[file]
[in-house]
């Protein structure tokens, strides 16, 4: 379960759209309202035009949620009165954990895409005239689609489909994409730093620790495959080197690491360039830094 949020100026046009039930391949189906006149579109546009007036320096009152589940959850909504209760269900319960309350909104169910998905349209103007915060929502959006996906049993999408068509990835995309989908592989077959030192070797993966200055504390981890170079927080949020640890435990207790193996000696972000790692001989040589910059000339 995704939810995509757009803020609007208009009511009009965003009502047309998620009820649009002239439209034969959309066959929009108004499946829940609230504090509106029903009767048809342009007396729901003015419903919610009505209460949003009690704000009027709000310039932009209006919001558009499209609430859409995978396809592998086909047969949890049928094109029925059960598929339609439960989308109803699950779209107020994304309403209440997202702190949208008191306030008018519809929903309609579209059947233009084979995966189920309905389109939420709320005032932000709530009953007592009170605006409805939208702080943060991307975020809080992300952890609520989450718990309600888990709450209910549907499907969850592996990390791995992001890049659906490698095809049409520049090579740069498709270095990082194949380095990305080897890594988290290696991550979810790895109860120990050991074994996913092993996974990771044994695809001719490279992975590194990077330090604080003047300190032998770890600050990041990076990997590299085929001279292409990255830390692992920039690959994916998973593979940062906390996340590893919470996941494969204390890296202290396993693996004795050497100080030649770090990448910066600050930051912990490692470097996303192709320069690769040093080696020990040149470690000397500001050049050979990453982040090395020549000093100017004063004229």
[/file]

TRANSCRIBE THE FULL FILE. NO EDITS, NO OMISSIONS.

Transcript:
[in-house]
């Protein structure tokens, strides 16, 4: 379960759209309202035009949620009165954990895409005239689609489909994409730093620790495959080197690491360039830094 949020100026046009039930391949189906006149579109546009007036320096009152589940959850909504209760269900319960309350909104169910998905349209103007915060929502959006996906049993999408068509990835995309989908592989077959030192070797993966200055504390981890170079927080949020640890435990207790193996000696972000790692001989040589910059000339 995704939810995509757009803020609007208009009511009009965003009502047309998620009820649009002239439209034969959309066959929009108004499946829940609230504090509106029903009767048809342009007396729901003015419903919610009505209460949003009690704000009027709000310039932009209006919001558009499209609430859409995978396809592998086909047969949890049928094109029925059960598929339609439960989308109803699950779209107020994304309403209440997202702190949208008191306030008018519809929903309609579209059947233009084979995966189920309905389109939420709320005032932000709530009953007592009170605006409805939208702080943060991307975020809080992300952890609520989450718990309600888990709450209910549907499907969850592996990390791995992001890049659906490698095809049409520049090579740069498709270095990082194949380095990305080897890594988290290696991550979810790895109860120990050991074994996913092993996974990771044994695809001719490279992975590194990077330090604080003047300190032998770890600050990041990076990997590299085929001279292409990255830390692992920039690959994916998973593979940062906390996340590893919470996941494969204390890296202290396993693996004795050497100080030649770090990448910066600050930051912990490692470097996303192709320069690769040093080696020990040149470690000397500001050049050979990453982040090395020549000093100017004063004229």